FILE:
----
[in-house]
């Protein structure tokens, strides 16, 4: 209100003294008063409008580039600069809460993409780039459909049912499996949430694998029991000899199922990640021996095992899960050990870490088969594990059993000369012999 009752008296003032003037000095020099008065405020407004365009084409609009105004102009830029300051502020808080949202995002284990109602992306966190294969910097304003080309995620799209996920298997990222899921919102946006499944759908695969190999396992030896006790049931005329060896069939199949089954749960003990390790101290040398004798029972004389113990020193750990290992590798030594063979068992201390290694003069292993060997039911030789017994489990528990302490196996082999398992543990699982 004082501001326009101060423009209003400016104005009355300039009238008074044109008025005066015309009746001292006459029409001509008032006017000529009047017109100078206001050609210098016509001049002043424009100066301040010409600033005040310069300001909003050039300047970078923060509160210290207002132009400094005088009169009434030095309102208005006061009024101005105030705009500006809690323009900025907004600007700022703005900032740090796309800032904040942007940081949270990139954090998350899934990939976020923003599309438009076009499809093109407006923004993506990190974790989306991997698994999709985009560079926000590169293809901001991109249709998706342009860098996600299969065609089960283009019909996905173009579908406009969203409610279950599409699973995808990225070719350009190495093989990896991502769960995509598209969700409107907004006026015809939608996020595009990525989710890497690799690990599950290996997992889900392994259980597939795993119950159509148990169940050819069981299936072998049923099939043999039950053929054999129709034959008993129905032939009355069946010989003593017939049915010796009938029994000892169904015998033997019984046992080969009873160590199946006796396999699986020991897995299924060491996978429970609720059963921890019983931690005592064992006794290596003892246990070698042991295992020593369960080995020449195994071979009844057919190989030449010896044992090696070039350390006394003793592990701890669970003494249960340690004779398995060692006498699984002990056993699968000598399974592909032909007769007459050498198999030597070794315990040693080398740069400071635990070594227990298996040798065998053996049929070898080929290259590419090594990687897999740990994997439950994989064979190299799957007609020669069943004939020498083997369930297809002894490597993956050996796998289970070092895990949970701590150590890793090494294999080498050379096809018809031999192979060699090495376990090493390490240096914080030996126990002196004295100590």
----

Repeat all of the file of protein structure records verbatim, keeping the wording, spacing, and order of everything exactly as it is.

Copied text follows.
[in-house]
């Protein structure tokens, strides 16, 4: 209100003294008063409008580039600069809460993409780039459909049912499996949430694998029991000899199922990640021996095992899960050990870490088969594990059993000369012999 009752008296003032003037000095020099008065405020407004365009084409609009105004102009830029300051502020808080949202995002284990109602992306966190294969910097304003080309995620799209996920298997990222899921919102946006499944759908695969190999396992030896006790049931005329060896069939199949089954749960003990390790101290040398004798029972004389113990020193750990290992590798030594063979068992201390290694003069292993060997039911030789017994489990528990302490196996082999398992543990699982 004082501001326009101060423009209003400016104005009355300039009238008074044109008025005066015309009746001292006459029409001509008032006017000529009047017109100078206001050609210098016509001049002043424009100066301040010409600033005040310069300001909003050039300047970078923060509160210290207002132009400094005088009169009434030095309102208005006061009024101005105030705009500006809690323009900025907004600007700022703005900032740090796309800032904040942007940081949270990139954090998350899934990939976020923003599309438009076009499809093109407006923004993506990190974790989306991997698994999709985009560079926000590169293809901001991109249709998706342009860098996600299969065609089960283009019909996905173009579908406009969203409610279950599409699973995808990225070719350009190495093989990896991502769960995509598209969700409107907004006026015809939608996020595009990525989710890497690799690990599950290996997992889900392994259980597939795993119950159509148990169940050819069981299936072998049923099939043999039950053929054999129709034959008993129905032939009355069946010989003593017939049915010796009938029994000892169904015998033997019984046992080969009873160590199946006796396999699986020991897995299924060491996978429970609720059963921890019983931690005592064992006794290596003892246990070698042991295992020593369960080995020449195994071979009844057919190989030449010896044992090696070039350390006394003793592990701890669970003494249960340690004779398995060692006498699984002990056993699968000598399974592909032909007769007459050498198999030597070794315990040693080398740069400071635990070594227990298996040798065998053996049929070898080929290259590419090594990687897999740990994997439950994989064979190299799957007609020669069943004939020498083997369930297809002894490597993956050996796998289970070092895990949970701590150590890793090494294999080498050379096809018809031999192979060699090495376990090493390490240096914080030996126990002196004295100590």